By: Korie Marshall
Northern Health announced last month that 42 community partners across Northern Interior BC have been awarded 2014 IMAGINE: Legacy Grants, including three in McBride and Valemount.
“The upcoming 2015 Canada Winter Games will provide a chance to cheer on athletes as well as to be inspired to live more active and healthier lifestyles,” said Health Minister Terry Lake. “The Legacy Grants reflect a commitment to supporting the long term health of British Columbians and will help communities build on the spirit of the games as they work to achieve the goal of healthy populations.”
Some examples of the work that will get underway as a result of these grants, include: promotion of healthy lifestyles; mentoring youth using a train-the-trainer model to raise awareness of risk factors; community kitchens; community gardens; promoting physical activity and healthy living to low-income individuals and families; encouraging physical activity through local food harvesting; and building culture through education.
“The 2015 Canada Winter Games are fostering an exciting opportunity to promote the importance of physical activity, not only in sport, but in health and well-being,” says Kelsey Yarmish, Regional Manager, Population Health. “We know that health happens in the community so to combine the excitement of the Games with our IMAGINE grants is a really great opportunity for us. We want groups in northern communities to think about how they can leverage the Games, and all that they bring, to create sustainable projects around physical activity that will help make their community healthier.”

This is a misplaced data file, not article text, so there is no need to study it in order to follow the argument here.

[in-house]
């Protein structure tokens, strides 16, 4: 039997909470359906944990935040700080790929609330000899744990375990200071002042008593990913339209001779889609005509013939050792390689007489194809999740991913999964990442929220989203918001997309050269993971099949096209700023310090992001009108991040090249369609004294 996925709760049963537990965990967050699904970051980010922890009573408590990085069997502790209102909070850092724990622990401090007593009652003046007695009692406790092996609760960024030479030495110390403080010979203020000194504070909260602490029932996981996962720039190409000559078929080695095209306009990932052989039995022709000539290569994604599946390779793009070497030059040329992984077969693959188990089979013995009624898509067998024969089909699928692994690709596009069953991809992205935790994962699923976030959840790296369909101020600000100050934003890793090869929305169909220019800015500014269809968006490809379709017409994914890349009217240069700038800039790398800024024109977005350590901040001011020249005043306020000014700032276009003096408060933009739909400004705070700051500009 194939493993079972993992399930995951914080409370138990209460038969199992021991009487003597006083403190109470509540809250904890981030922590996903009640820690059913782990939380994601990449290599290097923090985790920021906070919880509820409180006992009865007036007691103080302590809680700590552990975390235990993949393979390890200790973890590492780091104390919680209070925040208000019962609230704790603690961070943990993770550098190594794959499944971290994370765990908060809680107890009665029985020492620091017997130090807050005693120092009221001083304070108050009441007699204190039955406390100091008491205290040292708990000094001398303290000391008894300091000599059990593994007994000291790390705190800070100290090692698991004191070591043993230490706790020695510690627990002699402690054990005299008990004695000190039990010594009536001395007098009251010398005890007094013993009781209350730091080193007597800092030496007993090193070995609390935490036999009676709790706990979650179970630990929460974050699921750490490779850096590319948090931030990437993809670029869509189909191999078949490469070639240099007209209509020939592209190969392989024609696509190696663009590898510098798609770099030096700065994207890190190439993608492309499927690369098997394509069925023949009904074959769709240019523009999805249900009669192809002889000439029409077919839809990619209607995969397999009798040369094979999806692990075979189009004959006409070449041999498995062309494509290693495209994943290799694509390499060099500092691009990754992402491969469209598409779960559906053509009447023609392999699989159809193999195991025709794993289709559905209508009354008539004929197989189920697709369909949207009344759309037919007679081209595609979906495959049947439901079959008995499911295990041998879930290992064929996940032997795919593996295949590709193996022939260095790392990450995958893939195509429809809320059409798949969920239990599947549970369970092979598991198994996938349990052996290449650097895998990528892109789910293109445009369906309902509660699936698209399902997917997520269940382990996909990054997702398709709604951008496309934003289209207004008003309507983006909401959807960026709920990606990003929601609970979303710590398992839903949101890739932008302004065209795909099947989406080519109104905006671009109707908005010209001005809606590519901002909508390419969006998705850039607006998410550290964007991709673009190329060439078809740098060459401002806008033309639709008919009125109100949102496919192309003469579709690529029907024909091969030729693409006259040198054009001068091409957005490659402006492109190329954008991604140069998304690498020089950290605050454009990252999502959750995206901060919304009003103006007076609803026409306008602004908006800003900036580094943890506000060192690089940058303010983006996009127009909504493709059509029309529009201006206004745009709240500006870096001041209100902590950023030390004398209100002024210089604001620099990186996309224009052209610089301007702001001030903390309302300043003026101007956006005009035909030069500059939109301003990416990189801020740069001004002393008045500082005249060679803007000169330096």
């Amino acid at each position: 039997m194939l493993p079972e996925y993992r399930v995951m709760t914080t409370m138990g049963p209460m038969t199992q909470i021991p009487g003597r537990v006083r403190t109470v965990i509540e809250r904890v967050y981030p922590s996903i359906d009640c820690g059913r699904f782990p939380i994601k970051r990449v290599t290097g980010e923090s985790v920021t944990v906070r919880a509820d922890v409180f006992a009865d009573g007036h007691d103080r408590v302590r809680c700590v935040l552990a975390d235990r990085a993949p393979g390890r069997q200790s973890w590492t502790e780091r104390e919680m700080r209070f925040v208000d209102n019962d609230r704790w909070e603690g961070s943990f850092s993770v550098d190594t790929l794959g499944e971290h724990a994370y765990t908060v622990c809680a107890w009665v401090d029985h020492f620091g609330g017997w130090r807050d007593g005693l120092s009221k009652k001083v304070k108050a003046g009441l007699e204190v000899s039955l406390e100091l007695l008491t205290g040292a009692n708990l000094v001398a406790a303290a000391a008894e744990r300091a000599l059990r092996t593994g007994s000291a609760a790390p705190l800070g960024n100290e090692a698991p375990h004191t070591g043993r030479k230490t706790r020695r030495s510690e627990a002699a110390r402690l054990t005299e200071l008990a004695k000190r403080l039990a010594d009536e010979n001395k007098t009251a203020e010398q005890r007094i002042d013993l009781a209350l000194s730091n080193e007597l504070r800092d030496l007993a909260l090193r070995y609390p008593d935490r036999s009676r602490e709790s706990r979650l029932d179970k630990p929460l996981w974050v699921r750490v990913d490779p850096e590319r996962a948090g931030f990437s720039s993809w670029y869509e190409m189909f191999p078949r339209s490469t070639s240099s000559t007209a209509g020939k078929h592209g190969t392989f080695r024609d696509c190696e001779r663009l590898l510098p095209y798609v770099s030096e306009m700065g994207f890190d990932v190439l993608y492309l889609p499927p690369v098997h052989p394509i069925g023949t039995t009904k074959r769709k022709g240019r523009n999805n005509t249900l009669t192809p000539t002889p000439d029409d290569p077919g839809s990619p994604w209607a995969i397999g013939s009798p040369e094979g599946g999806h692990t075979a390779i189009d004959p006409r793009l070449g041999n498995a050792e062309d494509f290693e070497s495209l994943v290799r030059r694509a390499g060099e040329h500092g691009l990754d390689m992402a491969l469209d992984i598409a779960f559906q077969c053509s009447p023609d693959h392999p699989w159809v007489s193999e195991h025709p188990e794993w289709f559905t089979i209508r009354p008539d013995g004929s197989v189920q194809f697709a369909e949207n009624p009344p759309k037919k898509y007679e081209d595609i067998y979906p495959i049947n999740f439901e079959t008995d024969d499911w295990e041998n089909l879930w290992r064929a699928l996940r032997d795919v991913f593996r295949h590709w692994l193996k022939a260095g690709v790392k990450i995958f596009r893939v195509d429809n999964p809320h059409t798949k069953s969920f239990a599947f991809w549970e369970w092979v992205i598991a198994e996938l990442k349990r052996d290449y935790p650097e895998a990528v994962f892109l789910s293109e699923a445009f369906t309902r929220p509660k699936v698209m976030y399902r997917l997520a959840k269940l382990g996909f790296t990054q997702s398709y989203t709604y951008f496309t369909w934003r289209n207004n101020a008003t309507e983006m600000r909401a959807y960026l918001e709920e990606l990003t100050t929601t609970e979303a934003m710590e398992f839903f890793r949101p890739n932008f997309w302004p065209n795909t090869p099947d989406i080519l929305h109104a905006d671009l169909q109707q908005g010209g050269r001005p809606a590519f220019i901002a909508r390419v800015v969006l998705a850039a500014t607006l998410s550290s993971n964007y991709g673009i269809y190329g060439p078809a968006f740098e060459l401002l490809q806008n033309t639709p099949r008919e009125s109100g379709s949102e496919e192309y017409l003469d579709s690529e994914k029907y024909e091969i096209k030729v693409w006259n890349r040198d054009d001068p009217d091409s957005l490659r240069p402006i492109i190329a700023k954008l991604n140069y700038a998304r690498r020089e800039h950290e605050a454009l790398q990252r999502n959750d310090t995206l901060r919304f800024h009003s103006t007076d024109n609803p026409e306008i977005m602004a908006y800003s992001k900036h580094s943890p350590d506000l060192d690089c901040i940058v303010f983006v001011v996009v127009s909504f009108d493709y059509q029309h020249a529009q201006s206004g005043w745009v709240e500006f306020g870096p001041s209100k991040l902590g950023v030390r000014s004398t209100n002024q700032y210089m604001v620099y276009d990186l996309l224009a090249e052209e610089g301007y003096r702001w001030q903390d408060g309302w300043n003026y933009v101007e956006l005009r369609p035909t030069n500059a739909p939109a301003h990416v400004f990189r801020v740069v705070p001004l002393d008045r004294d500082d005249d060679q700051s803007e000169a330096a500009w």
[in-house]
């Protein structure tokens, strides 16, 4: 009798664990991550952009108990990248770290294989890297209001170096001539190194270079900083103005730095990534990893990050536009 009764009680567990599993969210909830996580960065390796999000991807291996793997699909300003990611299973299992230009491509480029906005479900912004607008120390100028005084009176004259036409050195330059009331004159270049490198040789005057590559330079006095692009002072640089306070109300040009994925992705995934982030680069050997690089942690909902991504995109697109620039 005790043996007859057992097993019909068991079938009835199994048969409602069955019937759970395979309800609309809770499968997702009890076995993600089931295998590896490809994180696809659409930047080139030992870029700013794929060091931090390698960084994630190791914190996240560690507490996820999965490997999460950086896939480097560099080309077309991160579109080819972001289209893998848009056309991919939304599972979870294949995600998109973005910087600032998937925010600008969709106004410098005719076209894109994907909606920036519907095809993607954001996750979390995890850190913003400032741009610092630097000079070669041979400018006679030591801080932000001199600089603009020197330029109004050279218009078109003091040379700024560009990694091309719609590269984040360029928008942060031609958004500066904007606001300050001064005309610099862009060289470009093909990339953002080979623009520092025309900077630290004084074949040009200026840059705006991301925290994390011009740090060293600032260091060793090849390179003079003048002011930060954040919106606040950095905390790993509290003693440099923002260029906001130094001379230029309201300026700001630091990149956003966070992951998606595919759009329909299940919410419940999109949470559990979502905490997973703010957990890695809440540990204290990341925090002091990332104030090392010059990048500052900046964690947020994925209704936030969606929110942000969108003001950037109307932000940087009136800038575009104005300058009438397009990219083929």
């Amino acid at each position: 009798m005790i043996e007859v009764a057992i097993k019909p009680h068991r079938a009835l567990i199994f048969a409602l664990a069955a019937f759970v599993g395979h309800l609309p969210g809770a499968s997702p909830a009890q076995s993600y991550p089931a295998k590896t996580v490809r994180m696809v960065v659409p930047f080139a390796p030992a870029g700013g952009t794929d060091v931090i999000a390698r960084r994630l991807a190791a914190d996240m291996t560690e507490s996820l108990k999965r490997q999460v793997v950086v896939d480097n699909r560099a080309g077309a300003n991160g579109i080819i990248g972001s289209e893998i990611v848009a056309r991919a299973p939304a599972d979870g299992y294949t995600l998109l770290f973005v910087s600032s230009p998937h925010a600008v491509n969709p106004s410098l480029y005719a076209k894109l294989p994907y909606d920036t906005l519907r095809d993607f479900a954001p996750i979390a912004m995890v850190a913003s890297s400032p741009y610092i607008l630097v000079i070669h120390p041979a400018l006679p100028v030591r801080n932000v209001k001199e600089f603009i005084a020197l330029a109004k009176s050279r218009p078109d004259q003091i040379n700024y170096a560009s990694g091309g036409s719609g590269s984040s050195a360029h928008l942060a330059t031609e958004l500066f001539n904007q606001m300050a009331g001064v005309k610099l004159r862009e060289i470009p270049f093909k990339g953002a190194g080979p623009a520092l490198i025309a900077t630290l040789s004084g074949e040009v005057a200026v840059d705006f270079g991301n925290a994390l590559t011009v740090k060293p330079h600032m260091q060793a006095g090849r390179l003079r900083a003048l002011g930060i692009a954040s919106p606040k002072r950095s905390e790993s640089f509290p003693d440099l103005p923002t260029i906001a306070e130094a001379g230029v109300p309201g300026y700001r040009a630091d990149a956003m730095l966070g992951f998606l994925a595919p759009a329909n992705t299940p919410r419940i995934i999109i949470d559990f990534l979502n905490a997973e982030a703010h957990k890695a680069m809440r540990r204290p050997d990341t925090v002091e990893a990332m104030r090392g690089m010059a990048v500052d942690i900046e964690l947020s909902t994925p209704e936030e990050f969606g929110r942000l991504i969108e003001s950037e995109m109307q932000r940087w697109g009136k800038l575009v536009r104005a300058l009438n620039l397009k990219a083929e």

In McBride, Phase 3 of the Robson Valley Community Learning Project’s Open Gate Garden and the Village of McBride’s Play It Safe program have both received funding. Karen Dube from the Village office says they’ve received $2943 to top up the surface on the playground. It’s an engineered wood product called “Fibar” that is loose but packs, as well as absorbing moisture. The product was used when the playground was expanded in 2009, but is intended to be topped up occasionally. It provides a safe surface, both to protect children from falls and to allow better access for wheel chairs and people with other mobility issues.
Nancy Taylor, who has been coordinating the Open Gate Garden, says Phase 3 will involve some expansion and more infrastructure, like building more raised beds for the new members who have joined and possibly a pergola.
In Valemount, the Active Living Kids program from the Canoe Valley Community Association has also received funding. Diana Smith, coordinator for the association’s Kinnickinnickers Family Centre says the funding will go towards purchasing cross-country skis for kids to rent or borrow as well as some curling programming.
All three programs help address population health, one of Northern Health’s strategic priorities.
More information on IMAGINE Grants can be found at northernhealth.ca, IMAGINE Grants and www.healbc.ca